Snowden says U.S. officials preventing his asylum
In letter posted on Facebook, NSA leaker and fugitive Edward Snowden also confirms he will meet with human rights group in Moscow airport.
Former intelligence agency contractor Edward Snowden said U.S. officials have been waging a campaign to prevent him from taking up offers of asylum, he said in a letter sent to a Human Rights Watch official and posted on Facebook.
In the letter, he said he had invited human rights groups to meet on Friday afternoon at Sheremetyevo Airport, where he has been in limbo since he flew from Hong Kong to Moscow on June 23, to discuss "next steps forward in my situation".
In a separate email to Reuters, Snowden confirmed that the meeting with human rights groups would go ahead but said it would be closed to the press. He said he planned to speak to the media later.
"I can confirm that such a meeting will take place," said an airport spokeswoman, adding that the meeting would take place in the second half of the day.
Snowden, wanted by Washington on espionage charges for divulging details of secret U.S. surveillance programs, flew to Moscow on June 23, and has not left the airport transit area despite offers of asylum from three countries.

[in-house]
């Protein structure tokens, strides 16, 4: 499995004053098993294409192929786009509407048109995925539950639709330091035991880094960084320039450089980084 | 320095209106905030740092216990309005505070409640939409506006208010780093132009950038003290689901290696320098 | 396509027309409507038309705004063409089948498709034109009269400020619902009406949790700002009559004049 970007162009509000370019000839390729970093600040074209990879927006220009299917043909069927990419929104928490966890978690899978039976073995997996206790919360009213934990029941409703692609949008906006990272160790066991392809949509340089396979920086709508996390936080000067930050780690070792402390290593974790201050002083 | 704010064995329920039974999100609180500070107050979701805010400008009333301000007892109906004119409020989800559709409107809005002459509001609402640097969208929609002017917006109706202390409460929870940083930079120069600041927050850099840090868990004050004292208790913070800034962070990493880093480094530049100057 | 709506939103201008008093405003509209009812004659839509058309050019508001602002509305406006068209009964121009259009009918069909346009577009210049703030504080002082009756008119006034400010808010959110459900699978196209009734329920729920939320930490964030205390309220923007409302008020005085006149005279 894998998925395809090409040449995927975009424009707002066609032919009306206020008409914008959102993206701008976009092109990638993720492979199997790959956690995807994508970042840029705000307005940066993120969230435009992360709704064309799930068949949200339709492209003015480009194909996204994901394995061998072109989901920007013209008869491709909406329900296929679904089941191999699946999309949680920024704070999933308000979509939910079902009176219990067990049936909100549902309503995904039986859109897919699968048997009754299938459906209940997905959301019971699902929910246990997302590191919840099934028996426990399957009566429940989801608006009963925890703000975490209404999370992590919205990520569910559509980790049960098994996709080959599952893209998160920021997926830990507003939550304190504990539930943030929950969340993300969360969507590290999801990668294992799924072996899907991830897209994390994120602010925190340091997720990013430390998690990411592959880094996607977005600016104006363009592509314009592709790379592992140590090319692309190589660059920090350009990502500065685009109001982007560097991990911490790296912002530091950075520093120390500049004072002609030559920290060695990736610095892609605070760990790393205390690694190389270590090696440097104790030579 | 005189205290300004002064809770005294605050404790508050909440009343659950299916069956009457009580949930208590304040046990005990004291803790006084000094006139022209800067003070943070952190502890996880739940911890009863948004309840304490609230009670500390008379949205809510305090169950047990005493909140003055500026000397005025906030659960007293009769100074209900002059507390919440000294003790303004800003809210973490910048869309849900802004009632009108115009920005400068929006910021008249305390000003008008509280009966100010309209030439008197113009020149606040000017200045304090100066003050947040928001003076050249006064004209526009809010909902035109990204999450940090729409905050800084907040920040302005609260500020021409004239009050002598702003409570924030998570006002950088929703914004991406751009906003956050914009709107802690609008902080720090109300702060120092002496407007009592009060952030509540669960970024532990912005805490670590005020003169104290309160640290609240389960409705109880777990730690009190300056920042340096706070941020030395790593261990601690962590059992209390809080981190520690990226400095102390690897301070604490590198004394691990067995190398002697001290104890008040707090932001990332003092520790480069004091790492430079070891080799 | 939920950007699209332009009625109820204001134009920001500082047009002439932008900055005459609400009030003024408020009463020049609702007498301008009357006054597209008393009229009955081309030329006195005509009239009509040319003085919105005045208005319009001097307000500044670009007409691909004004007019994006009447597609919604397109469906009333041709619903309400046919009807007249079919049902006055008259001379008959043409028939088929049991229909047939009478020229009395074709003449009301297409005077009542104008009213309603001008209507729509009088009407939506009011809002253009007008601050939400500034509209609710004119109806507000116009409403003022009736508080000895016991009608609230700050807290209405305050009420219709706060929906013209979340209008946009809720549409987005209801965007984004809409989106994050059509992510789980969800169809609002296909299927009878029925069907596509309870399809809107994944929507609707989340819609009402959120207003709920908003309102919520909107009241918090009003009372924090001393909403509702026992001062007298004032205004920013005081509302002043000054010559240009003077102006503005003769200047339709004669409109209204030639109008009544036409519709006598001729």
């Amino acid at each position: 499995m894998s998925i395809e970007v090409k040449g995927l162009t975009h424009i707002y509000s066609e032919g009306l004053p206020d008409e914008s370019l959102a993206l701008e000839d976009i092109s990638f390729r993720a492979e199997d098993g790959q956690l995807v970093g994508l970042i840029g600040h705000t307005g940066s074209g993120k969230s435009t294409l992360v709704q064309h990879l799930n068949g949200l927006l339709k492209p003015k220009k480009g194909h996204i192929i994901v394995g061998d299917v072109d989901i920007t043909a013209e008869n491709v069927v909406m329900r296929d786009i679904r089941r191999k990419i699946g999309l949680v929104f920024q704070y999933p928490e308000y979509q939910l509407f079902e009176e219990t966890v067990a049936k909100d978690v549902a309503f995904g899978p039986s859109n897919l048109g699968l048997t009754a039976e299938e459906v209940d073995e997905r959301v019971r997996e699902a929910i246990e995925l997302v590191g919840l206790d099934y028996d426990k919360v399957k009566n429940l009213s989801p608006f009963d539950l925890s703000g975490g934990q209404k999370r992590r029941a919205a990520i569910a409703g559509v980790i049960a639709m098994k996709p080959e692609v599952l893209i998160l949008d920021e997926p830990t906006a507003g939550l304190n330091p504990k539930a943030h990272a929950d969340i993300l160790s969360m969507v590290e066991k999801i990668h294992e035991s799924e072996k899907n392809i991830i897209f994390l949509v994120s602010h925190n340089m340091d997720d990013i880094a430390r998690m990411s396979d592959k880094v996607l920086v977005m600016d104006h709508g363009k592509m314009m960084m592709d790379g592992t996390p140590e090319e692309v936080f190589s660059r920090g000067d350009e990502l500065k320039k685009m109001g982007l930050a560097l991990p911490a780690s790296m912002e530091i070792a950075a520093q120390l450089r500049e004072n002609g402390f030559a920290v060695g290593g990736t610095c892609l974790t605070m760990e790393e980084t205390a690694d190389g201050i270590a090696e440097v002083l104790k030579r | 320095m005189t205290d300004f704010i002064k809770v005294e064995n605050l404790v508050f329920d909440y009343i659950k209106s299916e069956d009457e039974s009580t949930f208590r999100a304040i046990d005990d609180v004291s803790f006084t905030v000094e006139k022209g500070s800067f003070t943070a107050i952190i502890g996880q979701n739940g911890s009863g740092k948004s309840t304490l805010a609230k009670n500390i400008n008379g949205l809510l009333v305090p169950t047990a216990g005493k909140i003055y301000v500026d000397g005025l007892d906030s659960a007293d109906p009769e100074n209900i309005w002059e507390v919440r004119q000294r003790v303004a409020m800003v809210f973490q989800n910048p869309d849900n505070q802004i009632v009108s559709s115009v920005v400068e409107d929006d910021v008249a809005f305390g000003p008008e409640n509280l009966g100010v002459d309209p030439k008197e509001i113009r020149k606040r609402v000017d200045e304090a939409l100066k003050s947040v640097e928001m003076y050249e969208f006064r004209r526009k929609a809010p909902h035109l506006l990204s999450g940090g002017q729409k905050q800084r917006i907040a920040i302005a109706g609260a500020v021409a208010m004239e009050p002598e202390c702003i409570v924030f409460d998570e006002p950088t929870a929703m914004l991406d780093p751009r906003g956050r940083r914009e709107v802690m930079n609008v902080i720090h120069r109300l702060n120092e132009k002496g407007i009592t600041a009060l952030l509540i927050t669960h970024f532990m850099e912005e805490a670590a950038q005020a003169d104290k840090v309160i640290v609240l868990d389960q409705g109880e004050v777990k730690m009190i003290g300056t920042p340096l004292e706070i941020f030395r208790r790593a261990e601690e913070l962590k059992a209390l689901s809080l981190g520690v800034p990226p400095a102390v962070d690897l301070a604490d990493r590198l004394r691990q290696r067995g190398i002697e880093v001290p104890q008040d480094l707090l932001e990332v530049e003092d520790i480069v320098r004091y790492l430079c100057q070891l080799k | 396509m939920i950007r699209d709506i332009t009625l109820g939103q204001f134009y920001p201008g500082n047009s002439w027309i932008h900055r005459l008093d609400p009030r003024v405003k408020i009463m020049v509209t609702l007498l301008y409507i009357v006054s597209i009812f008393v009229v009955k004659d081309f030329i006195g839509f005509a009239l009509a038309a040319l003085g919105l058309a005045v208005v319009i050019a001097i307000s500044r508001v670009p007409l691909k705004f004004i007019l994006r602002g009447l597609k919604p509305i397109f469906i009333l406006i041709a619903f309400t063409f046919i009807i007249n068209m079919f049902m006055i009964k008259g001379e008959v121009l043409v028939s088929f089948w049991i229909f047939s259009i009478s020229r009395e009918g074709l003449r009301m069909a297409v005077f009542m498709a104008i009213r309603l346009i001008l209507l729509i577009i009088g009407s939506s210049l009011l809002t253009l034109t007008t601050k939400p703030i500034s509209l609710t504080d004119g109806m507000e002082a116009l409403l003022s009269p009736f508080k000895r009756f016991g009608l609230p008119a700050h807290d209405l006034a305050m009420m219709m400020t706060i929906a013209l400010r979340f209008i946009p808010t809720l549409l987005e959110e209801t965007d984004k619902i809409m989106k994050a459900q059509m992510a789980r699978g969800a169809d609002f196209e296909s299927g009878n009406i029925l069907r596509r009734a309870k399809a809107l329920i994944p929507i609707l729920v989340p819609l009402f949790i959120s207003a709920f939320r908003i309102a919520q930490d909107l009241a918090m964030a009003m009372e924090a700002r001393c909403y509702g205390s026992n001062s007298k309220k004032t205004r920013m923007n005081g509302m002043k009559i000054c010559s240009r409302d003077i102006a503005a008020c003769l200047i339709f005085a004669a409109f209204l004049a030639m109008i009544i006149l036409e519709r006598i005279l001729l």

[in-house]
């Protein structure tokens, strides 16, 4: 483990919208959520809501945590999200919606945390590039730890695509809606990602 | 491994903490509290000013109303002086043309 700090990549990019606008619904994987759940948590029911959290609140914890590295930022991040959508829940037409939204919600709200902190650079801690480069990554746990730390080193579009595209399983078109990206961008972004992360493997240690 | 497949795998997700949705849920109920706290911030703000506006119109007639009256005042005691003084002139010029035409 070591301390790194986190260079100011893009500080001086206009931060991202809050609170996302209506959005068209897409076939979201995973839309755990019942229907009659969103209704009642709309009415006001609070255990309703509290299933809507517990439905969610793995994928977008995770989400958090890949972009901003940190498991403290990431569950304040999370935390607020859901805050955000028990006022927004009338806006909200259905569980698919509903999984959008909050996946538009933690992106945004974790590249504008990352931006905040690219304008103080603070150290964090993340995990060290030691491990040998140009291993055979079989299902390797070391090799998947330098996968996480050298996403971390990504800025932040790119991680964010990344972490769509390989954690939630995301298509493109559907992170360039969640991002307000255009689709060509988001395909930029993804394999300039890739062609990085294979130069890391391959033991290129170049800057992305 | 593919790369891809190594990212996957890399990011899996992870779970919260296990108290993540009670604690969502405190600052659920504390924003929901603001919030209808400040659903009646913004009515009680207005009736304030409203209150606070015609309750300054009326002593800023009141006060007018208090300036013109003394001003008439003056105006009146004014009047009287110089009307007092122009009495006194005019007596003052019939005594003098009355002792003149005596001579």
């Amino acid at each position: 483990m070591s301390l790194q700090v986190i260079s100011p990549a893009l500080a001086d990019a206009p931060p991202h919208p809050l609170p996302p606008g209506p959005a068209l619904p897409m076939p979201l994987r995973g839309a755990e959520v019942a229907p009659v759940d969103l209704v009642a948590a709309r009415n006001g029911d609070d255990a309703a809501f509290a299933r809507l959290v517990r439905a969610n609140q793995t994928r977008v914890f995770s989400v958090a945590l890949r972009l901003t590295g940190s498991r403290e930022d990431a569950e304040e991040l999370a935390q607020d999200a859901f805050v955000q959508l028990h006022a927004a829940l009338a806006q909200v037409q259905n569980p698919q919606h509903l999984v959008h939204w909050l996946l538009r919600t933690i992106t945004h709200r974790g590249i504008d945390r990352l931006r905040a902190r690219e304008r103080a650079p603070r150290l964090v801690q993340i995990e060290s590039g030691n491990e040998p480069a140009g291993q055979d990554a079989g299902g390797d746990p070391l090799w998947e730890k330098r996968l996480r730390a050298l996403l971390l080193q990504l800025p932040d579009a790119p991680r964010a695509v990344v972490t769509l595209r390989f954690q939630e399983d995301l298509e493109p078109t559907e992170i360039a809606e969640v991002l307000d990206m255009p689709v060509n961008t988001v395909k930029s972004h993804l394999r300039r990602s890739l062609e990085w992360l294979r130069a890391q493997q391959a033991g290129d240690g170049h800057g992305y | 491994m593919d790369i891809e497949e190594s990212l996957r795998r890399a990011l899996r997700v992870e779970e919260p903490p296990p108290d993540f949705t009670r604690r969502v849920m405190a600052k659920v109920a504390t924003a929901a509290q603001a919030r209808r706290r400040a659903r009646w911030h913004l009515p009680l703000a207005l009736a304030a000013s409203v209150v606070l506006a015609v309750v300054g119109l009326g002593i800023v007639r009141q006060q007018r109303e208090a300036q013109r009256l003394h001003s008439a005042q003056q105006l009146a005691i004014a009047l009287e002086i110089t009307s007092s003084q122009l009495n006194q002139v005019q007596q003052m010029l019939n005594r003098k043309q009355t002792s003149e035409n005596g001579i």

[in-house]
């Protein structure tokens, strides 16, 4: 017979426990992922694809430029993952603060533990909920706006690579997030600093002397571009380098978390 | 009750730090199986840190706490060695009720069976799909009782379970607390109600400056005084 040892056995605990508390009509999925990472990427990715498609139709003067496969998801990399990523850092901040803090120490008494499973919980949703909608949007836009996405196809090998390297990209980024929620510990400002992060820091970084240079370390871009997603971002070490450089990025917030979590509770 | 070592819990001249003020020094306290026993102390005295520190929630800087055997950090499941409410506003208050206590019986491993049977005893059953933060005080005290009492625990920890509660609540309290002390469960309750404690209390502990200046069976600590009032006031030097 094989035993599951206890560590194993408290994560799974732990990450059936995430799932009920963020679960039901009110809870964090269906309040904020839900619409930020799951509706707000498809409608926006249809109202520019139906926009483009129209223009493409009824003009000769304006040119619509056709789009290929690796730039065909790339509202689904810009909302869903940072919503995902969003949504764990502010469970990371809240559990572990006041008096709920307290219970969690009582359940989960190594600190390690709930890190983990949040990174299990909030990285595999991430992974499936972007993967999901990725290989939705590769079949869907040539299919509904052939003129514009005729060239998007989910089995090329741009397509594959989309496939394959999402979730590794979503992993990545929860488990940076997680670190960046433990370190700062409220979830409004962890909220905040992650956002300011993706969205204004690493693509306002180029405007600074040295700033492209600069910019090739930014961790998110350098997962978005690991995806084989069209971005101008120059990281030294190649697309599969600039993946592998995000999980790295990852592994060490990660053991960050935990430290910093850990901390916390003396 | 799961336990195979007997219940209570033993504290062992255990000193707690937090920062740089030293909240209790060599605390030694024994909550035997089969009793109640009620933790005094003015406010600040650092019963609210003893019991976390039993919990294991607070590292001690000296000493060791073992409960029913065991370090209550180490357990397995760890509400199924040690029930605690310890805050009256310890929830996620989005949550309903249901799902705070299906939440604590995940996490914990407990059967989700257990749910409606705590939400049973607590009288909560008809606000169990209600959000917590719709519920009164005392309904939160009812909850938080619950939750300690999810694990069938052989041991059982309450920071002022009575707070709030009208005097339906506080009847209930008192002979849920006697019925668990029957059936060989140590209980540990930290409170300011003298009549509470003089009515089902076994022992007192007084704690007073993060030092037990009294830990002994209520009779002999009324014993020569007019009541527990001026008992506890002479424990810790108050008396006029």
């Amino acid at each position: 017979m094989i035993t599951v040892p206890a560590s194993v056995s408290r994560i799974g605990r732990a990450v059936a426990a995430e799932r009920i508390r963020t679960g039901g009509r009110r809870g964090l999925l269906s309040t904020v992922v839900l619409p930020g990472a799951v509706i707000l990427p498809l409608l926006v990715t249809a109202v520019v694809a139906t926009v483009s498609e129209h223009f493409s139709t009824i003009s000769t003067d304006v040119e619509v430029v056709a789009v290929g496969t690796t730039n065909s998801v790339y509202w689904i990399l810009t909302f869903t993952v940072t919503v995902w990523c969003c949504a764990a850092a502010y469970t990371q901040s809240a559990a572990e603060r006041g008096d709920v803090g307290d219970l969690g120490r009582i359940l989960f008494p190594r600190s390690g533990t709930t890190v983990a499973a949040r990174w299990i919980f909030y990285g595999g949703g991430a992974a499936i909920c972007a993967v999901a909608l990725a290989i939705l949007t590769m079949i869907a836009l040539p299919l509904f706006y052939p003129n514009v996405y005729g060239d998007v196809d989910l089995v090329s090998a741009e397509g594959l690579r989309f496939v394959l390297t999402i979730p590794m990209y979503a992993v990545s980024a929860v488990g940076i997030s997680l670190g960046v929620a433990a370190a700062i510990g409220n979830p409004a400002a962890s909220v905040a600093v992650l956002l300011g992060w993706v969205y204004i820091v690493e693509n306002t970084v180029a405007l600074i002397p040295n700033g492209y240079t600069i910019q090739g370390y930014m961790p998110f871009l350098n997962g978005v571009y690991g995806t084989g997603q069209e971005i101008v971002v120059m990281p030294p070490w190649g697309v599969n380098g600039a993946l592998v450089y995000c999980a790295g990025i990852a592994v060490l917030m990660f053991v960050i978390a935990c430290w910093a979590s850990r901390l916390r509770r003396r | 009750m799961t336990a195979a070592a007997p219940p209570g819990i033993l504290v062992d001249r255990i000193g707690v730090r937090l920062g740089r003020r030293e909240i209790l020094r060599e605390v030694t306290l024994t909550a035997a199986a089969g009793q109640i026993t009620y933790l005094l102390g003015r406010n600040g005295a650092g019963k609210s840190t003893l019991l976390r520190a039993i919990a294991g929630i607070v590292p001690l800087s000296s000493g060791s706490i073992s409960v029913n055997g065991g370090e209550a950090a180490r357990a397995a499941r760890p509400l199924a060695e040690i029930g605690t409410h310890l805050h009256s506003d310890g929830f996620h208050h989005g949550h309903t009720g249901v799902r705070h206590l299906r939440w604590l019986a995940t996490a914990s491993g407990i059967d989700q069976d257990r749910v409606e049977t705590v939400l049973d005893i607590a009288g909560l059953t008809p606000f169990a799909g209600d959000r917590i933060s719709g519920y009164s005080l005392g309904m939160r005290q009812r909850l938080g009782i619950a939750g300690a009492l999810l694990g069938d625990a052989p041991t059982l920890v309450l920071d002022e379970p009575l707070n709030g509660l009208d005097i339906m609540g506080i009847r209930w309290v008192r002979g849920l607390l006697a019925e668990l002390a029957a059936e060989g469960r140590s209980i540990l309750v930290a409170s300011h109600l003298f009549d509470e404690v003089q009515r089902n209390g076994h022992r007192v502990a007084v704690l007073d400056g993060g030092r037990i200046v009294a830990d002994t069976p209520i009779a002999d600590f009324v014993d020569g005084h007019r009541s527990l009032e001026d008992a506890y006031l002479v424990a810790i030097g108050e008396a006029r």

Human rights groups Transparency International and Amnesty International confirmed they had received emails inviting them to a meeting at the airport. Interfax reported that Human Rights Watch and other groups were also invited to the meeting.
"Yes, I have received a brief email. It said that he would like to meet with a representative of a human rights organization - there was not much information there. I'm planning to go," said Sergei Nikitin, the head of Amnesty International Russia.
President Vladimir Putin has said Snowden should choose a final destination and go there as soon as possible, but it is unclear how he would get to any of the Latin American countries that have offered him asylum.